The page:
Because of the relatively high growth rates and cheap labor, Paraguay can offer forestry investment returns in excess of 20% annually (without land costs) for certain species and sites, e.g. E. grandis and Melia azedarach on good sites in the Paraná River basin (Frey 2007; JICA 2002).


Forest Sector Development


Paraguayan political economy is based on agricultural production to a greater extent than forestry, and the political priorities are oriented towards the agricultural and livestock sectors. Because economic growth is realized in large part by expanding the agricultural frontier, the destruction of native forests has been a constant feature, about 100,000-200,000 ha lost annually over the last decade (Vidal 1995; FAO 2005). Still, the forest sector employs, directly and indirectly, more than 200,000 people in the country, and is an important component of the GDP and public revenues.


Unfortunately, activity in the forest sector in the past has often amounted to little more than high-grading. There has traditionally been little concern for maintaining a resource base or for the well-being of local communities and indigenous peoples.


The industrial index of conversion from roundwood to manufactured wood products is only 40% to 60%, indicating a low technological level in wood industries, except for a few large companies. New investment will be needed to maintain competitiveness (Vidal 2004; Bobadilla 1999).


The continuing deforestation, the over-utilization of the remaining native forests, the inefficient forest management and the poor growth of forest plantation programs, will negatively affect the productive capacity of the forestry sector over the medium to long term (Vidal 2007).


National Forest Policy


The first national forest policy, implemented by Law 422/73 in 1973, created mechanisms for the regulation of forest resources under the National Forestry Service (SFN), but lacked an adequate legal framework to lead the country towards sustainable forest development. Law 536/95 was created to resolve or mitigate these problems by providing subsidies for forest producers, but has been left unfunded. The failure of these policies to establish a sustainable forest industry could lead to lack of wood supply over the medium term.


The national forestry administration currently lacks a strategy to finance sustainable forest management; therefore, there is an urgent need to identify and analyze financial mechanisms which could be used to promote the sustainable utilization of the country’s forests in order to remove barriers to investment in forest management.


The forest sector needs to have adequate financial mechanisms to influence the flow of private costs and benefits and stimulate sustainable forest management. These mechanisms should be economic instruments that take account of political and social aspects, not solely financial aspects. Deforestation and degradation of forests is induced by a growing pressure on the resources, and by subsidies for alternative land uses such as agriculture, which make sustainable forest management unattractive (Vidal 2006).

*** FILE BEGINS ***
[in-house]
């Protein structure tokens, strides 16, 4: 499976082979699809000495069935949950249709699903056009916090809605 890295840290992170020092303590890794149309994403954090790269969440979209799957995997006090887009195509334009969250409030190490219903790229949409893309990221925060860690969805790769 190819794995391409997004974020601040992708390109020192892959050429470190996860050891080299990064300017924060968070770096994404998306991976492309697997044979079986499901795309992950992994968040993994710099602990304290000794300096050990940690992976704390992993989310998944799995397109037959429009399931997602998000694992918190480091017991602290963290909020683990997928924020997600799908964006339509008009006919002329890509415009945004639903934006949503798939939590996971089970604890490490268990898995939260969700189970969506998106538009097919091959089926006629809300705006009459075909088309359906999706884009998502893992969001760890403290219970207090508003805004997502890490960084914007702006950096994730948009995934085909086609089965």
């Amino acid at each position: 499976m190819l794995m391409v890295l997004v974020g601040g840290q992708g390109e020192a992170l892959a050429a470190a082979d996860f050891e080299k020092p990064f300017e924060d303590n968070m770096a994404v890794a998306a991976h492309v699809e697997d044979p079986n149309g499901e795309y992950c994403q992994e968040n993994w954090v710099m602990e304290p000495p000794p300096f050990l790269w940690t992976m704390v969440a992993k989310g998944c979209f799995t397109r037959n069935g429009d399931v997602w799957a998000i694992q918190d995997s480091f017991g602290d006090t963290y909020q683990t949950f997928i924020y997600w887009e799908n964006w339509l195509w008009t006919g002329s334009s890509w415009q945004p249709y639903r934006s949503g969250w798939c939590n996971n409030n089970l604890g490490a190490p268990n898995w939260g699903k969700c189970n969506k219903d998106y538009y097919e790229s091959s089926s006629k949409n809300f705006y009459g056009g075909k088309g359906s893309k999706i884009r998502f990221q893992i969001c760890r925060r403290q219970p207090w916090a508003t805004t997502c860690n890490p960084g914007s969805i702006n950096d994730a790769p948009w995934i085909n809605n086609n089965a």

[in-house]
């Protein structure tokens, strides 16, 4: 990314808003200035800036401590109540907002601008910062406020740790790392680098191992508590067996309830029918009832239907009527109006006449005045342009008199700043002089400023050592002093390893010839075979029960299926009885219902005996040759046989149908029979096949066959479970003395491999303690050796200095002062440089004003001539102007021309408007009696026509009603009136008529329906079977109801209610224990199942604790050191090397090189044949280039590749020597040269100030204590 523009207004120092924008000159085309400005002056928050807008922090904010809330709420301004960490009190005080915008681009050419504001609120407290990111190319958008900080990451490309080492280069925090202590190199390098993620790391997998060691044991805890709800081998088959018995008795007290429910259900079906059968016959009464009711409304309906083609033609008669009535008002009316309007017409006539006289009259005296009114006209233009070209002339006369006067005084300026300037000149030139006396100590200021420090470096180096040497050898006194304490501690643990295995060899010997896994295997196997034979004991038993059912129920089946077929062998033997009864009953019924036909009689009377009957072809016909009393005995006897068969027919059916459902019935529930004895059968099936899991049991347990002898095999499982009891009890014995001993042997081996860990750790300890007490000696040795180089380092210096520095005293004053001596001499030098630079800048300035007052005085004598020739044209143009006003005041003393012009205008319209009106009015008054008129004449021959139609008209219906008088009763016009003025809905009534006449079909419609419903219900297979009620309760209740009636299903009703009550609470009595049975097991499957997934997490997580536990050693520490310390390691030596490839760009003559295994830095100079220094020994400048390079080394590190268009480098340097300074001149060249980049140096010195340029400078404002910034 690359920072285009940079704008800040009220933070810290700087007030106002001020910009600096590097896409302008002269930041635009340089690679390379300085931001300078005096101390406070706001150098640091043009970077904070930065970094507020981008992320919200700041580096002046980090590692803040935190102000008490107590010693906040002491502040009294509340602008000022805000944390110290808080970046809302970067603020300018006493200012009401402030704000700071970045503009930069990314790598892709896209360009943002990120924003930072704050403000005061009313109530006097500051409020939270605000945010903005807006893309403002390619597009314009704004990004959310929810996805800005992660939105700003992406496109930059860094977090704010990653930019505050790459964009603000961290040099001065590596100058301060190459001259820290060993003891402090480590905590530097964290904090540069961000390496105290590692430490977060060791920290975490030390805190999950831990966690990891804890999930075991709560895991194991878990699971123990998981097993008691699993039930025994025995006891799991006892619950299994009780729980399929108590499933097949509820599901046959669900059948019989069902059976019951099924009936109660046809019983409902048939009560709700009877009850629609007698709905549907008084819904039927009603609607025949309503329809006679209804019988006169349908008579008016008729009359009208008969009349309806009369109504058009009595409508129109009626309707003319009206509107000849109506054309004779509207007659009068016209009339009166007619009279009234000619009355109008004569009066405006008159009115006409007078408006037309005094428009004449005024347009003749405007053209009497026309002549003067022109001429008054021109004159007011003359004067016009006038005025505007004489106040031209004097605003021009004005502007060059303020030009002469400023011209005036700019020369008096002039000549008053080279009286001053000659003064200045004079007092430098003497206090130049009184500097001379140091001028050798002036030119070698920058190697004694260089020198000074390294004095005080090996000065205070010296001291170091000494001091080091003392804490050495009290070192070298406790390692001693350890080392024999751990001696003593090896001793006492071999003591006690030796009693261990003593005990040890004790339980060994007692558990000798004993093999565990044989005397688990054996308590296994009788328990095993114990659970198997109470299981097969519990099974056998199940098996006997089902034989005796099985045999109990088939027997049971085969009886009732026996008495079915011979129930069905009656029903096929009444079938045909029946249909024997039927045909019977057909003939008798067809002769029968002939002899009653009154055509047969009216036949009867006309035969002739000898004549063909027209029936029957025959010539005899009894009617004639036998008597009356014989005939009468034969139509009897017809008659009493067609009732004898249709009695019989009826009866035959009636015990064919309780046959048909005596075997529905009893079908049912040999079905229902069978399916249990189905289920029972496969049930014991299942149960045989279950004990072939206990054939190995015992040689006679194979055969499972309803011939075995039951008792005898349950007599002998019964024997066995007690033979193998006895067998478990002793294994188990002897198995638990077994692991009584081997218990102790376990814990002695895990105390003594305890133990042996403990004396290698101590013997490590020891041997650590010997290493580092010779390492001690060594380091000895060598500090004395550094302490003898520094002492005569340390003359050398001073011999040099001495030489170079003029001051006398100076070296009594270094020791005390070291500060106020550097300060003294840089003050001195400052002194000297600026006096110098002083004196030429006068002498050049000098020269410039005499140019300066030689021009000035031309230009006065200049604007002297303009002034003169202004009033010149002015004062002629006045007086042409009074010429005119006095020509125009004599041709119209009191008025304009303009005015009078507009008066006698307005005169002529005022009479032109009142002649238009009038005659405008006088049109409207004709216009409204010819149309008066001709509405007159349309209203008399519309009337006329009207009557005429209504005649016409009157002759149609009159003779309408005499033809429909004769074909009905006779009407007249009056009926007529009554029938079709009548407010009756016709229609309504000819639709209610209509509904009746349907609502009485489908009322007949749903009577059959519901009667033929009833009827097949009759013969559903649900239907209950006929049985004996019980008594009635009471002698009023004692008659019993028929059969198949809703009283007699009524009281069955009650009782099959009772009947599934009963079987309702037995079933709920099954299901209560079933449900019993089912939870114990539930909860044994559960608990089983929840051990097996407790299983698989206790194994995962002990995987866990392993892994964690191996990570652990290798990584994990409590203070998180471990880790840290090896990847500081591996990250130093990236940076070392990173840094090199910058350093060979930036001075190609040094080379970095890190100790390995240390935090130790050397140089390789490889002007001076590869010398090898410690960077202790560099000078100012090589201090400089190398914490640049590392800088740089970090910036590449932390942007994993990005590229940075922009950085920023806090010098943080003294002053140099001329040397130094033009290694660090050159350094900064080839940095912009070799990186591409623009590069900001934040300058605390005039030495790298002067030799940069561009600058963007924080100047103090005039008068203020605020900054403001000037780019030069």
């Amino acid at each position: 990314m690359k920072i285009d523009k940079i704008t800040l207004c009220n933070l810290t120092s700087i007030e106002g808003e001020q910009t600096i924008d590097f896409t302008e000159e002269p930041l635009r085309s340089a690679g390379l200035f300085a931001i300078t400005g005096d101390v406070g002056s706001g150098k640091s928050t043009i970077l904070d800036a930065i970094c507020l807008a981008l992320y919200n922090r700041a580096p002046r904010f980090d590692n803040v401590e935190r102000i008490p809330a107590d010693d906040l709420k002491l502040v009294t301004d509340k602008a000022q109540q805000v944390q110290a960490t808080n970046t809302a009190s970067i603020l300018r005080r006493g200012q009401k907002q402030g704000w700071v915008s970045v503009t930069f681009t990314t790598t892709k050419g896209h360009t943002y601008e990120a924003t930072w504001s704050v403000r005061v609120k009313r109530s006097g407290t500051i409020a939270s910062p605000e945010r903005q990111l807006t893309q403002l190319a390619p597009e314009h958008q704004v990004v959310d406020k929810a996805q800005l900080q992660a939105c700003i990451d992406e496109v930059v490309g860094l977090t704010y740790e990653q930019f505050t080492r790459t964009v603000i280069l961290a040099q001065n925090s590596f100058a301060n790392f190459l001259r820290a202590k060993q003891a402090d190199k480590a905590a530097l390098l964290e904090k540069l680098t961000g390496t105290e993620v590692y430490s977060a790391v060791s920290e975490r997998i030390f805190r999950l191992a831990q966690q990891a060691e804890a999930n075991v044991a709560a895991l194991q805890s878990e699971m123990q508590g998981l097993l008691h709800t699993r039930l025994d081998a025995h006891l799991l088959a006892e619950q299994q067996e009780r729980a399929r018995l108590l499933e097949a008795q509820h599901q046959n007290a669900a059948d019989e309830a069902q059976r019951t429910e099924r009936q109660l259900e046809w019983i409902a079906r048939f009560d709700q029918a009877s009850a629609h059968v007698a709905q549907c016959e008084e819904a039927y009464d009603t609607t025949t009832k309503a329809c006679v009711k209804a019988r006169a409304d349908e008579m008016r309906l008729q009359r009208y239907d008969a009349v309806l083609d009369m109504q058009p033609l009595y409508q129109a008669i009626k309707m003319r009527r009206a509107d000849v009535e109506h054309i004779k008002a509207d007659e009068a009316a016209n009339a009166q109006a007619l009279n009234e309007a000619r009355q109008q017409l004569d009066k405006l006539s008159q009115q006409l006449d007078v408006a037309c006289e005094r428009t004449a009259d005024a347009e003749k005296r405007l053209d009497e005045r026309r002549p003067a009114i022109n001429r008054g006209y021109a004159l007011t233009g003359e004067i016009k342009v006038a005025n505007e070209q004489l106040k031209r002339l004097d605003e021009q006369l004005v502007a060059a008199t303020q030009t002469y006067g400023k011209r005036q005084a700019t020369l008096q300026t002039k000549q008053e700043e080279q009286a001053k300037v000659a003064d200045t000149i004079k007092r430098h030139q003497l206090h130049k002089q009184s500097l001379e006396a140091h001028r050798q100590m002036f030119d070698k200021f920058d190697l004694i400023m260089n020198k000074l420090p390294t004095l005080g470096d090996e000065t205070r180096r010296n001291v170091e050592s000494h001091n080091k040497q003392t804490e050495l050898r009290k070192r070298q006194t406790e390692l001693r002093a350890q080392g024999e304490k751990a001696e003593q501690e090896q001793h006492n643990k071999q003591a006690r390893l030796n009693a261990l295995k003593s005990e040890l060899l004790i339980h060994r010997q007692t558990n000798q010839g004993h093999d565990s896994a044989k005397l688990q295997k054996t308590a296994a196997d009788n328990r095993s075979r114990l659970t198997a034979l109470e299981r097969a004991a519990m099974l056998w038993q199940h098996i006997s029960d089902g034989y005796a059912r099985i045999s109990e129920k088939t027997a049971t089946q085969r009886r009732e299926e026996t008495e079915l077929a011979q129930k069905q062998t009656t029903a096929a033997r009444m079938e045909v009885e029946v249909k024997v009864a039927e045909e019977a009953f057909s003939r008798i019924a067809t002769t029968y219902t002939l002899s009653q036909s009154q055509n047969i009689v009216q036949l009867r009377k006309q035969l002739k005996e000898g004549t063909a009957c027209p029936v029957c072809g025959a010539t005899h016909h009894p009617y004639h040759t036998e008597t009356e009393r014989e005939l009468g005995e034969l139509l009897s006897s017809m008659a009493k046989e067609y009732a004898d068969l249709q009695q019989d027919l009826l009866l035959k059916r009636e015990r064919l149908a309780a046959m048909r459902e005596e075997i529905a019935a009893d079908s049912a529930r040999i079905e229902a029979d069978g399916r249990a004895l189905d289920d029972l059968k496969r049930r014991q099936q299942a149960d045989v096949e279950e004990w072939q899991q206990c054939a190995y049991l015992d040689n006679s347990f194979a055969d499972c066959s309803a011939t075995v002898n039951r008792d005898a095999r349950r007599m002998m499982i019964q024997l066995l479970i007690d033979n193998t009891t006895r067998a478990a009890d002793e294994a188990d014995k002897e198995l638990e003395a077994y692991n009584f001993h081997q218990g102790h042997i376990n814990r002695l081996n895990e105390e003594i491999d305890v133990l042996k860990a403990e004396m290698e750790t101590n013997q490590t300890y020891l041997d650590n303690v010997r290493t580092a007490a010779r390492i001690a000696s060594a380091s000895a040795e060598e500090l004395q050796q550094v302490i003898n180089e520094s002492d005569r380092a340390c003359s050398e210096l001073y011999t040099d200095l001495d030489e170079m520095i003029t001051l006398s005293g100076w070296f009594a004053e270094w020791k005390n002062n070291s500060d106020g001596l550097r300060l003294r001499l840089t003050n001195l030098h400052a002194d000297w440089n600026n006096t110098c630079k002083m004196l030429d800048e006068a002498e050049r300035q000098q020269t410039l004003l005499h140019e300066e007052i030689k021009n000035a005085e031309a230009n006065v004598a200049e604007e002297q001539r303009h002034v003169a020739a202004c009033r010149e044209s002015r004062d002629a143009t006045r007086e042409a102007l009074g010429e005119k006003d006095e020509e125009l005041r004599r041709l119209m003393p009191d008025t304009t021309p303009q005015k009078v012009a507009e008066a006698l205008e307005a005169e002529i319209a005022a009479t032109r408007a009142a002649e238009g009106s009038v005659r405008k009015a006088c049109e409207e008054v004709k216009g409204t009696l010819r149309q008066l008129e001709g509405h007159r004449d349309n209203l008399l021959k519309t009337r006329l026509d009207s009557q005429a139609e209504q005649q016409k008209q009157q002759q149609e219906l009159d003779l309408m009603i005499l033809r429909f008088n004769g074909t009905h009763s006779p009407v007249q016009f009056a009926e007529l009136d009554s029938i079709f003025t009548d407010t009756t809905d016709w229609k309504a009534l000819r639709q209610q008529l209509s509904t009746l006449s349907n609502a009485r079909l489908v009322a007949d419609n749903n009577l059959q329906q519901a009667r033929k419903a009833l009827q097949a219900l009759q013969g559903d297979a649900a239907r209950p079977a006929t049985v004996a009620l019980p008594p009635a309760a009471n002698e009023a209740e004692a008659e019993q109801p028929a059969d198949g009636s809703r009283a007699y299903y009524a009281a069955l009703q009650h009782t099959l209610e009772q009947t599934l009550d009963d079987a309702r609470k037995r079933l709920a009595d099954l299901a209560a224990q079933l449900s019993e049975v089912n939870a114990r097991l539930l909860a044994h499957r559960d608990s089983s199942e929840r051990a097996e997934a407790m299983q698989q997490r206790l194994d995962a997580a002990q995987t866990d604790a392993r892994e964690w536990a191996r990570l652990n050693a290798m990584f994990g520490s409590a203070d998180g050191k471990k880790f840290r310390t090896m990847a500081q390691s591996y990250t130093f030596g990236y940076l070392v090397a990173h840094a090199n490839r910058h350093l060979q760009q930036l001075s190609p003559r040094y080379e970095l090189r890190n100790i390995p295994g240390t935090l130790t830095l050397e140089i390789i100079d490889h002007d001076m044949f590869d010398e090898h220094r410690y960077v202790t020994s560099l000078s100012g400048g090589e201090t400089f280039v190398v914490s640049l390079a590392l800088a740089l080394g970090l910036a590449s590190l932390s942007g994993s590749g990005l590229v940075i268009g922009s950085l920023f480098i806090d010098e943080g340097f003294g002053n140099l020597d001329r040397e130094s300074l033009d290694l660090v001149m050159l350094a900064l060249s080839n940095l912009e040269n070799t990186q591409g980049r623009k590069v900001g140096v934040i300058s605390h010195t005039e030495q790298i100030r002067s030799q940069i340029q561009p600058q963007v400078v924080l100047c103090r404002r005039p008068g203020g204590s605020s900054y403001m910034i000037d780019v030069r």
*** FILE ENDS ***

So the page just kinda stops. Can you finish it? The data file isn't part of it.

Future of Forestry


Special mechanisms to finance political and investment reform are urgently needed in order to guarantee the conservation and sustainable use of the existing forests and to promote more active participation by local communities and the private sector in long-term forest land-use planning (Vidal 2006). One important advance has been the creation of the National Forestry Roundtable, including representatives from the public and private sectors, as a cooperative forestry endeavor. Another important place for the analysis and promotion of competitiveness in the forestry sector is the Forest Product Sector Roundtable within the Investment and Export Network (REDIEX).


The National Forestry Roundtable has created participatory forestry initiatives and support mechanisms, allowing them to achieve concrete results and a close inter-institutional and inter-sector coordination, based on objectives which are compatible with each other and within a global framework. This dynamic process constitutes an important effort to move the necessary reforms forward and to strengthen institutions for the implementation of new forest policies (Vidal 2007).


Under the framework of this cooperation, a consensus document was created, entitled “Política Forestal Nacional” (National Forestry Policy), and was presented to the national government for its adoption as a national policy. At the same time proposals for forest regulations were produced for the creation of a new, autonomous State Forestry Administration, a fund for forest development for forestry investments, a new forestry law, and the updating of forest plantation incentives (MFN 2007).


The strengthening of the forestry institutions, the adjustment of the legal forestry framework, and the more active integration of the forest sector in the national planning system and in the formulation of economic development policies will permit Paraguay to mitigate the negative impacts of the macroeconomic and sector policies in sustainable forest management and energize the actions which drive an effective development.